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Album: Toyah - Posh Pop | reviews, news & interviews

Album: Toyah - Posh Pop

Album: Toyah - Posh Pop

Post-punk pop star bubbles with righteous energy but doesn't quite hit its mark

Windblown and joyous

Toyah, always a one-off, has been a surprise star of the COVID-19 lockdowns. Her YouTube Sunday Lunches, kitchen-filmed cover versions with her husband, King Crimson’s Robert Fripp, have been celebratory shared moments, jaunty, unlikely, silly, revelling unashamedly in pop music (and, bawdily, in her own physical attributes!).

Toyah is enjoyably eccentric, even when her music does not appeal, thus I really wanted to like this album, a celebration of her indefatigable spirit, but it failed to win me over.

Co-written and produced by regular collaborator Simon Darlow, and with contributions from Fripp, the overall tone is ebullient, but the production doesn’t reach the music’s anthemic ambition. It is big music scaled to production that's oddly flat, the groove muted, whether the Brit-pop drive of “Summer of Love” or the metal underpinning of “The Bride Will Return”, the latter a song about a videoed Beirut wedding interrupted by last year’s massive explosion that aspires to be a metaphor for all nuptials interrupted by the pandemic.

Born of punk but imbued with a prog rock sensibility, much enhanced since meeting Fripp, Toyah weaves sixth-form poetics all over her first album since 2008, and there are some notable clangers along the way, most especially “Everybody do the space dance/Everybody go round the sun/We’re the human race, man/Big fat evolution, having fun” (as far as I can hear it). Her voice is strident but can be vulnerable. Perhaps the best song is the elegiac slowie “Barefoot on Mars”, about her relationship with her late mother.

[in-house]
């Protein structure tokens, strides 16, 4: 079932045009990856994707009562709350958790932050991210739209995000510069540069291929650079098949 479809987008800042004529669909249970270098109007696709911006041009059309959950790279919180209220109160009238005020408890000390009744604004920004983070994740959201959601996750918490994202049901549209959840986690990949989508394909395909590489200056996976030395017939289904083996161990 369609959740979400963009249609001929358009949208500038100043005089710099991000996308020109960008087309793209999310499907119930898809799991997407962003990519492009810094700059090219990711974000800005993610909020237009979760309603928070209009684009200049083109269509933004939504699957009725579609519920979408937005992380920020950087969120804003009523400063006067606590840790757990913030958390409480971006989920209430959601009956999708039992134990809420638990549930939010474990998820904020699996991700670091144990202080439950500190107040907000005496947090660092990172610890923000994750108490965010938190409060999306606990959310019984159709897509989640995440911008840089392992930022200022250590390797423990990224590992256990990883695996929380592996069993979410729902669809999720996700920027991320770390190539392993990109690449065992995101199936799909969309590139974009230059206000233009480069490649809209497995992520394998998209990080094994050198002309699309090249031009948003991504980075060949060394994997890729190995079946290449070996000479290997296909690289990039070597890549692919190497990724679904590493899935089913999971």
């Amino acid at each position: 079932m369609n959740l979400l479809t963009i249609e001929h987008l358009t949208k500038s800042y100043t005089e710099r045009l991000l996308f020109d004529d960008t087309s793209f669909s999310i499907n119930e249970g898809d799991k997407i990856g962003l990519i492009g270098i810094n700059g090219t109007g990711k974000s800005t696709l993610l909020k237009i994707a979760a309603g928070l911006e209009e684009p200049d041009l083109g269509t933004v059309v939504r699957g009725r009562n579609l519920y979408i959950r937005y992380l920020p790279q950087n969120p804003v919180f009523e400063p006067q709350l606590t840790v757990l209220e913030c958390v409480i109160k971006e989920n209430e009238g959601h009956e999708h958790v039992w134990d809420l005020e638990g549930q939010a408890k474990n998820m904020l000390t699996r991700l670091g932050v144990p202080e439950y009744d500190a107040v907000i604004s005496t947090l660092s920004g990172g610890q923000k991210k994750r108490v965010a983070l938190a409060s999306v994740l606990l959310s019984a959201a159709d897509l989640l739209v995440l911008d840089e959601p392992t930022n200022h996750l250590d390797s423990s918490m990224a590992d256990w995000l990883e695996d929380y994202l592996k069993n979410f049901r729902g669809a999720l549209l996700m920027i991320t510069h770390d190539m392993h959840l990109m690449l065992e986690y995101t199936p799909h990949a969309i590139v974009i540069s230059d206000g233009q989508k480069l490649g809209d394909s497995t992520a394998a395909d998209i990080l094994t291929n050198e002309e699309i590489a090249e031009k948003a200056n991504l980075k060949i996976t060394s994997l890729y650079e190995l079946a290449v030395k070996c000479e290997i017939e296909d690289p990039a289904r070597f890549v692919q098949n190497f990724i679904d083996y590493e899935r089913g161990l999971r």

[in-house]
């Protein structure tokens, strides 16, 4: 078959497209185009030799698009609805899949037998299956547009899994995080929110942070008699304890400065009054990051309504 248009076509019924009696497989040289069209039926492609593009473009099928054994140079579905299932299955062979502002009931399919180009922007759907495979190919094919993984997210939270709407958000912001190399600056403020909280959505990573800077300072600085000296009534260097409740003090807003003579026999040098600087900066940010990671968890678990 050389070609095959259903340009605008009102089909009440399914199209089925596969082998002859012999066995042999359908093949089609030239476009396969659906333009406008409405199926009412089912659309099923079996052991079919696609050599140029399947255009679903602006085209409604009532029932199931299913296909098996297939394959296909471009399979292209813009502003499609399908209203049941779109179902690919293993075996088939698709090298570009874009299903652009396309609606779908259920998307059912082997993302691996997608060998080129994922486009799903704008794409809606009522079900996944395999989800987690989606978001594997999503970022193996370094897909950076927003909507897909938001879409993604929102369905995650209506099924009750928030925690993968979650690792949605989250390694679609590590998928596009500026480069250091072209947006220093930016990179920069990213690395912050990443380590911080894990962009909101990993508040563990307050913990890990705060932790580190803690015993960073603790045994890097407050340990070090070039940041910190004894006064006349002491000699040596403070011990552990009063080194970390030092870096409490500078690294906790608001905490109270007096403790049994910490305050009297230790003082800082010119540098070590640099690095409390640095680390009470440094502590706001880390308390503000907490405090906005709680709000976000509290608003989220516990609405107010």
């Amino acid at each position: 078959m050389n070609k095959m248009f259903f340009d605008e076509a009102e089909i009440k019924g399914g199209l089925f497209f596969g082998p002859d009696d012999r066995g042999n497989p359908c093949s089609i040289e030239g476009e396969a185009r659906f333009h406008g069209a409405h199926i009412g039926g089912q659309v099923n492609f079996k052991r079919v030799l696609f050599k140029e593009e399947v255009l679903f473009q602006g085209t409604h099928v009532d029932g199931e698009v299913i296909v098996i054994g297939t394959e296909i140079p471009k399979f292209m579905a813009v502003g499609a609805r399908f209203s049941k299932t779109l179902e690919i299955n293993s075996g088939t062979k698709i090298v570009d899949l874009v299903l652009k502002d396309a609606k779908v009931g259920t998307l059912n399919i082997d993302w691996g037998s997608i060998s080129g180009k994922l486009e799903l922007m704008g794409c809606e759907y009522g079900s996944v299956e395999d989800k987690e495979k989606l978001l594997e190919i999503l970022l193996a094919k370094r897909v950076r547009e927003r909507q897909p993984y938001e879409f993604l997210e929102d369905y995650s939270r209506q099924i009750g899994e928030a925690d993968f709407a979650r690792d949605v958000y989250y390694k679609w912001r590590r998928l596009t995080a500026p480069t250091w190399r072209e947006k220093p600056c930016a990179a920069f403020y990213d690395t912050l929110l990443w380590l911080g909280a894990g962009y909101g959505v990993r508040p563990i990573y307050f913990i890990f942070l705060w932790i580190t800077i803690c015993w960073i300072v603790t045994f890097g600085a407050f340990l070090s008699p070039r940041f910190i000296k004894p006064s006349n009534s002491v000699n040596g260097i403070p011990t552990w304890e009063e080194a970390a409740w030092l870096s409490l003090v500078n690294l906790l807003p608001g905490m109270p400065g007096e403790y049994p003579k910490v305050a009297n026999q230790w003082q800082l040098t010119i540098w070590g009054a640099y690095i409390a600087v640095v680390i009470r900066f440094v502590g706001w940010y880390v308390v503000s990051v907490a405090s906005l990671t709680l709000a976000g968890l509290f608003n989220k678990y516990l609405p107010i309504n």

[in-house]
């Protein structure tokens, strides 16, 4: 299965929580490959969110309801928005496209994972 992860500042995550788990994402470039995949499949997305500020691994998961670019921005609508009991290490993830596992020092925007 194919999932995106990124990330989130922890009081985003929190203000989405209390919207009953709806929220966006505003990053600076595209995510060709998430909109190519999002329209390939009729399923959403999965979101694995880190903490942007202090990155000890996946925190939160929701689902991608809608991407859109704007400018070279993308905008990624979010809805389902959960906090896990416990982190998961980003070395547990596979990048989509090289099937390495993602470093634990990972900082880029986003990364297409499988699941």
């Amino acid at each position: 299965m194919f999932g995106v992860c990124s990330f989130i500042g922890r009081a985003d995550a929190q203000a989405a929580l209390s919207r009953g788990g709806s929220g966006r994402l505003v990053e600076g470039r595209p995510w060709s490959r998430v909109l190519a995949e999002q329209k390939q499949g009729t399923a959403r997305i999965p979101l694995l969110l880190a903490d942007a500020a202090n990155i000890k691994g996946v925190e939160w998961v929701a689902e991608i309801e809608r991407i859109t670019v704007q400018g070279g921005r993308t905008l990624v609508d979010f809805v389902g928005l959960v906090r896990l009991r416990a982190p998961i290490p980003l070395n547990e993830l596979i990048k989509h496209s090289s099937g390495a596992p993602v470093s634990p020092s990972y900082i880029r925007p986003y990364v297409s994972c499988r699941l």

The bizarrely named Posh Pop is packed with ideas (every song comes with a video!). Despite its flaws, what comes through is verve and energy, a sense that Toyah and her compadres threw themselves wholeheartedly into it. However, while this intent is clear, what pours from the speakers is not musically persuasive. Toyah isn’t far from the terrain wandered by her more critically lauded proggy peer Kate Bush, yet there’s a musical ocean between them. Recently, a Toyah album appeared called Mesmerised: Rarities and Remixes 85-94 which, for my money, is a more interesting reminder of the talents of this most individual pop-rock celebrity.

Below: watch the video for "Summer of Love" by Toyah

Toyah isn’t far from the terrain wandered by her more critically lauded peer Kate Bush, yet there’s a musical ocean between them


Editor Rating: 
Average: 2 (1 vote)

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"big fat evolution having fun", big bang evolution seems more likely.

The lyrics would be 'Big BANG evolution' I think.

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